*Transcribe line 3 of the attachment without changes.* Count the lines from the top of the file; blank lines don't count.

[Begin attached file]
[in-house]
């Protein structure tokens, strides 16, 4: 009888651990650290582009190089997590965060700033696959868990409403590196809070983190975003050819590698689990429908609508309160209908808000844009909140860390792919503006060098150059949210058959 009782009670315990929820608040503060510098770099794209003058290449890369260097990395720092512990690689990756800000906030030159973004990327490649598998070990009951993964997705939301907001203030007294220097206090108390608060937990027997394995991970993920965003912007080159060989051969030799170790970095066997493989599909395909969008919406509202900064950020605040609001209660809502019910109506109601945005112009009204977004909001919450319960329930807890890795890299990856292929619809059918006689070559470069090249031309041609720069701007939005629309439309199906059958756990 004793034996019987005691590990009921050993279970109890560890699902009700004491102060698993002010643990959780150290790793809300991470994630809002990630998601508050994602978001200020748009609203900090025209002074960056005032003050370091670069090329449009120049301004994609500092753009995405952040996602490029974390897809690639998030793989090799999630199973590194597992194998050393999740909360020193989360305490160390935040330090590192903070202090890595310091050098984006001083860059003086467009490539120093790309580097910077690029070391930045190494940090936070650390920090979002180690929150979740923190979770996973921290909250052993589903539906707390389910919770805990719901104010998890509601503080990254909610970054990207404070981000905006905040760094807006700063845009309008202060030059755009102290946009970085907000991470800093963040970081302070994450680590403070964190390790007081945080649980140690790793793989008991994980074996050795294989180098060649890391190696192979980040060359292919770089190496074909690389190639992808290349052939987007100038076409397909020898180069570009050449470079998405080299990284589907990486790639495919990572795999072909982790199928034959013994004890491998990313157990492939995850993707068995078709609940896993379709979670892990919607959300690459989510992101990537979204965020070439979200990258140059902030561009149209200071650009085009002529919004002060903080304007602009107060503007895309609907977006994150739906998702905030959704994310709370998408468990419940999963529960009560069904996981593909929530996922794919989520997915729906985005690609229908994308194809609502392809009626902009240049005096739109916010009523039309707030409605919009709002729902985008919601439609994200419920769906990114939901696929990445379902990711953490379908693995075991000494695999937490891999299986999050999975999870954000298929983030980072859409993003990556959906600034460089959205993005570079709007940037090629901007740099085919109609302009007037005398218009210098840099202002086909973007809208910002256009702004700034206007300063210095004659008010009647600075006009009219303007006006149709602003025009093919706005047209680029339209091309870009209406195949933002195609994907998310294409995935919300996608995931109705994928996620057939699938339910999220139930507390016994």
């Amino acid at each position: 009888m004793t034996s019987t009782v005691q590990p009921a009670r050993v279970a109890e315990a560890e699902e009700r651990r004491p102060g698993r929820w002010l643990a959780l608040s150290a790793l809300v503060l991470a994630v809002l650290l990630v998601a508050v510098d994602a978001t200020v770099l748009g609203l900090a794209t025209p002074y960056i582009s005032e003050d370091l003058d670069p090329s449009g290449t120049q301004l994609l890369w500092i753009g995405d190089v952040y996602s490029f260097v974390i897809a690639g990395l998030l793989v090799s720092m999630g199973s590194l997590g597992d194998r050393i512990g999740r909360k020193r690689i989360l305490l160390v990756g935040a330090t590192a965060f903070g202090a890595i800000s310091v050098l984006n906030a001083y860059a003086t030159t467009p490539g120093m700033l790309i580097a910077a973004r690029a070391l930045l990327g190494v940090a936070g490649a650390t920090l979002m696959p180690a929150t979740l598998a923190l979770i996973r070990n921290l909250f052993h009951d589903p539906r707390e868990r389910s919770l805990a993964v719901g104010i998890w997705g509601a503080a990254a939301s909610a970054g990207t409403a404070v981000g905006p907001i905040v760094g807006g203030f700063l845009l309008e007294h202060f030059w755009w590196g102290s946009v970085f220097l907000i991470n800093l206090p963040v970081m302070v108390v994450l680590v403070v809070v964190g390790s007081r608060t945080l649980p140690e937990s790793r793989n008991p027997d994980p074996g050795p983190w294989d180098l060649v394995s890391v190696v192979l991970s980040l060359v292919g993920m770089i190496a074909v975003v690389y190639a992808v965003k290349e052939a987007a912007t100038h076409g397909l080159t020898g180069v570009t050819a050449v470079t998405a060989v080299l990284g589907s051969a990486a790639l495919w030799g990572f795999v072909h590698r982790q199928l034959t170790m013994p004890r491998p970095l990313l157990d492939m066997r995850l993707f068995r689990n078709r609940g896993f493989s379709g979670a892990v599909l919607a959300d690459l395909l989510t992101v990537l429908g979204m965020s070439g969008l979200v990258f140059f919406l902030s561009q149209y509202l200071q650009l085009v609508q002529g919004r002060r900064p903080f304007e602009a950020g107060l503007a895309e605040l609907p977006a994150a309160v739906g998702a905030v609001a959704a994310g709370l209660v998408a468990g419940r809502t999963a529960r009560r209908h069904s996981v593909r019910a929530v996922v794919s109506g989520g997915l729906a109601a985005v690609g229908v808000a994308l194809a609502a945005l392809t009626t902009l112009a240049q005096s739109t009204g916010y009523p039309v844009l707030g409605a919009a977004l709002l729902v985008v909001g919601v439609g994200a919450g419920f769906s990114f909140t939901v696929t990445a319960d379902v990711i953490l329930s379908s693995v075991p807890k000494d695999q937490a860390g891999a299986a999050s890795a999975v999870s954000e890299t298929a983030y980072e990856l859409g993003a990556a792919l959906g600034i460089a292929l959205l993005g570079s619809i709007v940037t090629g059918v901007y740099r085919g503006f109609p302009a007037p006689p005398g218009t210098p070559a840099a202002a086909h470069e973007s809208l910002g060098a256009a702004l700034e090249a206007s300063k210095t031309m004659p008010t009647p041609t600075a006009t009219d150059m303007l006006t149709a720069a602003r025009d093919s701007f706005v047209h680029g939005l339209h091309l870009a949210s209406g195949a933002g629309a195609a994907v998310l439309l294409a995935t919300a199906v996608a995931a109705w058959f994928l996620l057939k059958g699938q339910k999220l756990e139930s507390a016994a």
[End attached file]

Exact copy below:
């Amino acid at each position: 009888m004793t034996s019987t009782v005691q590990p009921a009670r050993v279970a109890e315990a560890e699902e009700r651990r004491p102060g698993r929820w002010l643990a959780l608040s150290a790793l809300v503060l991470a994630v809002l650290l990630v998601a508050v510098d994602a978001t200020v770099l748009g609203l900090a794209t025209p002074y960056i582009s005032e003050d370091l003058d670069p090329s449009g290449t120049q301004l994609l890369w500092i753009g995405d190089v952040y996602s490029f260097v974390i897809a690639g990395l998030l793989v090799s720092m999630g199973s590194l997590g597992d194998r050393i512990g999740r909360k020193r690689i989360l305490l160390v990756g935040a330090t590192a965060f903070g202090a890595i800000s310091v050098l984006n906030a001083y860059a003086t030159t467009p490539g120093m700033l790309i580097a910077a973004r690029a070391l930045l990327g190494v940090a936070g490649a650390t920090l979002m696959p180690a929150t979740l598998a923190l979770i996973r070990n921290l909250f052993h009951d589903p539906r707390e868990r389910s919770l805990a993964v719901g104010i998890w997705g509601a503080a990254a939301s909610a970054g990207t409403a404070v981000g905006p907001i905040v760094g807006g203030f700063l845009l309008e007294h202060f030059w755009w590196g102290s946009v970085f220097l907000i991470n800093l206090p963040v970081m302070v108390v994450l680590v403070v809070v964190g390790s007081r608060t945080l649980p140690e937990s790793r793989n008991p027997d994980p074996g050795p983190w294989d180098l060649v394995s890391v190696v192979l991970s980040l060359v292919g993920m770089i190496a074909v975003v690389y190639a992808v965003k290349e052939a987007a912007t100038h076409g397909l080159t020898g180069v570009t050819a050449v470079t998405a060989v080299l990284g589907s051969a990486a790639l495919w030799g990572f795999v072909h590698r982790q199928l034959t170790m013994p004890r491998p970095l990313l157990d492939m066997r995850l993707f068995r689990n078709r609940g896993f493989s379709g979670a892990v599909l919607a959300d690459l395909l989510t992101v990537l429908g979204m965020s070439g969008l979200v990258f140059f919406l902030s561009q149209y509202l200071q650009l085009v609508q002529g919004r002060r900064p903080f304007e602009a950020g107060l503007a895309e605040l609907p977006a994150a309160v739906g998702a905030v609001a959704a994310g709370l209660v998408a468990g419940r809502t999963a529960r009560r209908h069904s996981v593909r019910a929530v996922v794919s109506g989520g997915l729906a109601a985005v690609g229908v808000a994308l194809a609502a945005l392809t009626t902009l112009a240049q005096s739109t009204g916010y009523p039309v844009l707030g409605a919009a977004l709002l729902v985008v909001g919601v439609g994200a919450g419920f769906s990114f909140t939901v696929t990445a319960d379902v990711i953490l329930s379908s693995v075991p807890k000494d695999q937490a860390g891999a299986a999050s890795a999975v999870s954000e890299t298929a983030y980072e990856l859409g993003a990556a792919l959906g600034i460089a292929l959205l993005g570079s619809i709007v940037t090629g059918v901007y740099r085919g503006f109609p302009a007037p006689p005398g218009t210098p070559a840099a202002a086909h470069e973007s809208l910002g060098a256009a702004l700034e090249a206007s300063k210095t031309m004659p008010t009647p041609t600075a006009t009219d150059m303007l006006t149709a720069a602003r025009d093919s701007f706005v047209h680029g939005l339209h091309l870009a949210s209406g195949a933002g629309a195609a994907v998310l439309l294409a995935t919300a199906v996608a995931a109705w058959f994928l996620l057939k059958g699938q339910k999220l756990e139930s507390a016994a």